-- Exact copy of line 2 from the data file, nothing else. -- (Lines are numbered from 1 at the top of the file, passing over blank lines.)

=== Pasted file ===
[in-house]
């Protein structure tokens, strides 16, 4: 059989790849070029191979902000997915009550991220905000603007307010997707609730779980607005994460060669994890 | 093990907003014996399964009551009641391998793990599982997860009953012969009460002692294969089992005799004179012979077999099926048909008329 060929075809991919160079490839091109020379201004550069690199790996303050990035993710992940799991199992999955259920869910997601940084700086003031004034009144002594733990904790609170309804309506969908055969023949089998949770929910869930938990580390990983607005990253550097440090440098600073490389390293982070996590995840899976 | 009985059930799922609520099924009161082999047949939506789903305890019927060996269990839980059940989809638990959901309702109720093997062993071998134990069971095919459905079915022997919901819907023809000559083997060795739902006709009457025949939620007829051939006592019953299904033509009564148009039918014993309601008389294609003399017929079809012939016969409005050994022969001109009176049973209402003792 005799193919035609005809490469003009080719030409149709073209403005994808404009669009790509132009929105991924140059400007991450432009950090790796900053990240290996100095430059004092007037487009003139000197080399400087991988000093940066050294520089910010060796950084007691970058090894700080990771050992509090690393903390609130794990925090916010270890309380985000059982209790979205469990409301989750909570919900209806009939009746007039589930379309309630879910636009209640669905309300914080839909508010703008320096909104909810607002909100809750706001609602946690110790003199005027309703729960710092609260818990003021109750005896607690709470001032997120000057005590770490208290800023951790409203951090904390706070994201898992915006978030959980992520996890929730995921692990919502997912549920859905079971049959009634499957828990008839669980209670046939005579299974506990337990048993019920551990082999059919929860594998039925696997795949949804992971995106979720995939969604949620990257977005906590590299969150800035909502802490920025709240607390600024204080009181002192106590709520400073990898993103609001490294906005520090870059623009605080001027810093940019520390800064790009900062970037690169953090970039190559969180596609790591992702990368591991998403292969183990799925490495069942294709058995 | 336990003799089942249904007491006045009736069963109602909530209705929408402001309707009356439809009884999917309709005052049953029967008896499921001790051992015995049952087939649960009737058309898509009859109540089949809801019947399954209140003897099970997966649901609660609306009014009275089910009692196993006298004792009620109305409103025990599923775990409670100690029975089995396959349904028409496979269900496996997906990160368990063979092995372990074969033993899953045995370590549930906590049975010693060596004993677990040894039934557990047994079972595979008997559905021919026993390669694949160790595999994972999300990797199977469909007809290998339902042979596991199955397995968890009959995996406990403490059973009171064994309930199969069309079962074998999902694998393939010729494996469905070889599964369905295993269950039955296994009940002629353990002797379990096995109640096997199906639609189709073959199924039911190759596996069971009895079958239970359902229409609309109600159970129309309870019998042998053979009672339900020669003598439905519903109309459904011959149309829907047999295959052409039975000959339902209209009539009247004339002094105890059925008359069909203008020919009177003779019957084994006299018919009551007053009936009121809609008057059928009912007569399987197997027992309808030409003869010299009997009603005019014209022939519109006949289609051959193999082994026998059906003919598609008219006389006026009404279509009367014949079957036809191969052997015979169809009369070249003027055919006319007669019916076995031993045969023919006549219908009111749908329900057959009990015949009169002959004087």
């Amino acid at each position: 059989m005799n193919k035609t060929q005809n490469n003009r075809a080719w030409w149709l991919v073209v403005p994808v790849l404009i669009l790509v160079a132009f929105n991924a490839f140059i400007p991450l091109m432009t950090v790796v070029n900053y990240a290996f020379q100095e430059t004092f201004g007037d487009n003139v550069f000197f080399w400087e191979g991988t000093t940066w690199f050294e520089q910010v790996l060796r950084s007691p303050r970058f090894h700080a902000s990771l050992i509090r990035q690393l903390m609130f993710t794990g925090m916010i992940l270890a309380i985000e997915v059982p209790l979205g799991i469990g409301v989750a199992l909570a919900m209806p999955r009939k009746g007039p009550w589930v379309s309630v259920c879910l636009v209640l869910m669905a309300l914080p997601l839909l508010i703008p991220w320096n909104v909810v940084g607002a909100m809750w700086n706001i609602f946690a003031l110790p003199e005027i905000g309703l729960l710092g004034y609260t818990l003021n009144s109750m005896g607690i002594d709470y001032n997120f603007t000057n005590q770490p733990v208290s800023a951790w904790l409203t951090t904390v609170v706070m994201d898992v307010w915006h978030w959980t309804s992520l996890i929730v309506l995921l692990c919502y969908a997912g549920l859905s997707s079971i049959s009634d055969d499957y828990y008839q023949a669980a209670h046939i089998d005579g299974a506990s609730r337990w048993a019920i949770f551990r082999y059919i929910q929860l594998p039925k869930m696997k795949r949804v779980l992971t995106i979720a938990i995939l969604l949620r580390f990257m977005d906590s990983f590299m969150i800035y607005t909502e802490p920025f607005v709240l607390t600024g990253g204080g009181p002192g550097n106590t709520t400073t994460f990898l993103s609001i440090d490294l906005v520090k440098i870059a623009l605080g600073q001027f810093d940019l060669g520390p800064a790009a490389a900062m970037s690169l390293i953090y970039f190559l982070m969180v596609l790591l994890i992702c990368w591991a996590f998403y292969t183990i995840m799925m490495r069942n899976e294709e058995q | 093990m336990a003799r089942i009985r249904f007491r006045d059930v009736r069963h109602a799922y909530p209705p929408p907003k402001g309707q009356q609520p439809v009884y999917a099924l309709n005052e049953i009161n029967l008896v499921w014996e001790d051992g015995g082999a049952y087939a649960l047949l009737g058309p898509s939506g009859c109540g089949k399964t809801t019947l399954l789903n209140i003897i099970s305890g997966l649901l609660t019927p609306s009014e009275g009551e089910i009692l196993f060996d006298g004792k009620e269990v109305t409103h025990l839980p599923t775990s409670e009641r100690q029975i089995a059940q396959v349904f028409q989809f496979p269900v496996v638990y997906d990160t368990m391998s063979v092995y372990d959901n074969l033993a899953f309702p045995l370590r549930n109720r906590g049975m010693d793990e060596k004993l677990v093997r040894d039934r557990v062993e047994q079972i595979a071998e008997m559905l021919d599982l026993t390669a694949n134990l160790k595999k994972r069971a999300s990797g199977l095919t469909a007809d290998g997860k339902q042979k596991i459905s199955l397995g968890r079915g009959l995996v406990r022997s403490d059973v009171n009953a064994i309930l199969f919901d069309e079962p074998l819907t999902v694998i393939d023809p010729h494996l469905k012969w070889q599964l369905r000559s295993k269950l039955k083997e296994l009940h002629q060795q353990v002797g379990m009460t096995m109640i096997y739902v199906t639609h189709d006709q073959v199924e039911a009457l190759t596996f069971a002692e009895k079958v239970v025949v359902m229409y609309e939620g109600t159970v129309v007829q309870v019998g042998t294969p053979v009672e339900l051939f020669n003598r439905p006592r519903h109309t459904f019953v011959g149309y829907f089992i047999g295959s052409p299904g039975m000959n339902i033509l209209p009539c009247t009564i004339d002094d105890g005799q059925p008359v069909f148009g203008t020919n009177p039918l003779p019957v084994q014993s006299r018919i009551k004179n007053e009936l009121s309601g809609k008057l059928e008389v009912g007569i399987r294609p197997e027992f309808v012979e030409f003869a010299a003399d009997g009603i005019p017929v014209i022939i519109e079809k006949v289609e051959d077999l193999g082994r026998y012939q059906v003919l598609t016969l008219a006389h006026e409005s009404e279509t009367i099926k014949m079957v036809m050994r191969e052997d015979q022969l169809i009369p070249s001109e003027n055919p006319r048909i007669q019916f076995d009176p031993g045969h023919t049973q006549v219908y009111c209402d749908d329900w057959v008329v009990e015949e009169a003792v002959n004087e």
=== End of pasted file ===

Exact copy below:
């Protein structure tokens, strides 16, 4: 059989790849070029191979902000997915009550991220905000603007307010997707609730779980607005994460060669994890 | 093990907003014996399964009551009641391998793990599982997860009953012969009460002692294969089992005799004179012979077999099926048909008329 060929075809991919160079490839091109020379201004550069690199790996303050990035993710992940799991199992999955259920869910997601940084700086003031004034009144002594733990904790609170309804309506969908055969023949089998949770929910869930938990580390990983607005990253550097440090440098600073490389390293982070996590995840899976 | 009985059930799922609520099924009161082999047949939506789903305890019927060996269990839980059940989809638990959901309702109720093997062993071998134990069971095919459905079915022997919901819907023809000559083997060795739902006709009457025949939620007829051939006592019953299904033509009564148009039918014993309601008389294609003399017929079809012939016969409005050994022969001109009176049973209402003792 005799193919035609005809490469003009080719030409149709073209403005994808404009669009790509132009929105991924140059400007991450432009950090790796900053990240290996100095430059004092007037487009003139000197080399400087991988000093940066050294520089910010060796950084007691970058090894700080990771050992509090690393903390609130794990925090916010270890309380985000059982209790979205469990409301989750909570919900209806009939009746007039589930379309309630879910636009209640669905309300914080839909508010703008320096909104909810607002909100809750706001609602946690110790003199005027309703729960710092609260818990003021109750005896607690709470001032997120000057005590770490208290800023951790409203951090904390706070994201898992915006978030959980992520996890929730995921692990919502997912549920859905079971049959009634499957828990008839669980209670046939005579299974506990337990048993019920551990082999059919929860594998039925696997795949949804992971995106979720995939969604949620990257977005906590590299969150800035909502802490920025709240607390600024204080009181002192106590709520400073990898993103609001490294906005520090870059623009605080001027810093940019520390800064790009900062970037690169953090970039190559969180596609790591992702990368591991998403292969183990799925490495069942294709058995 | 336990003799089942249904007491006045009736069963109602909530209705929408402001309707009356439809009884999917309709005052049953029967008896499921001790051992015995049952087939649960009737058309898509009859109540089949809801019947399954209140003897099970997966649901609660609306009014009275089910009692196993006298004792009620109305409103025990599923775990409670100690029975089995396959349904028409496979269900496996997906990160368990063979092995372990074969033993899953045995370590549930906590049975010693060596004993677990040894039934557990047994079972595979008997559905021919026993390669694949160790595999994972999300990797199977469909007809290998339902042979596991199955397995968890009959995996406990403490059973009171064994309930199969069309079962074998999902694998393939010729494996469905070889599964369905295993269950039955296994009940002629353990002797379990096995109640096997199906639609189709073959199924039911190759596996069971009895079958239970359902229409609309109600159970129309309870019998042998053979009672339900020669003598439905519903109309459904011959149309829907047999295959052409039975000959339902209209009539009247004339002094105890059925008359069909203008020919009177003779019957084994006299018919009551007053009936009121809609008057059928009912007569399987197997027992309808030409003869010299009997009603005019014209022939519109006949289609051959193999082994026998059906003919598609008219006389006026009404279509009367014949079957036809191969052997015979169809009369070249003027055919006319007669019916076995031993045969023919006549219908009111749908329900057959009990015949009169002959004087």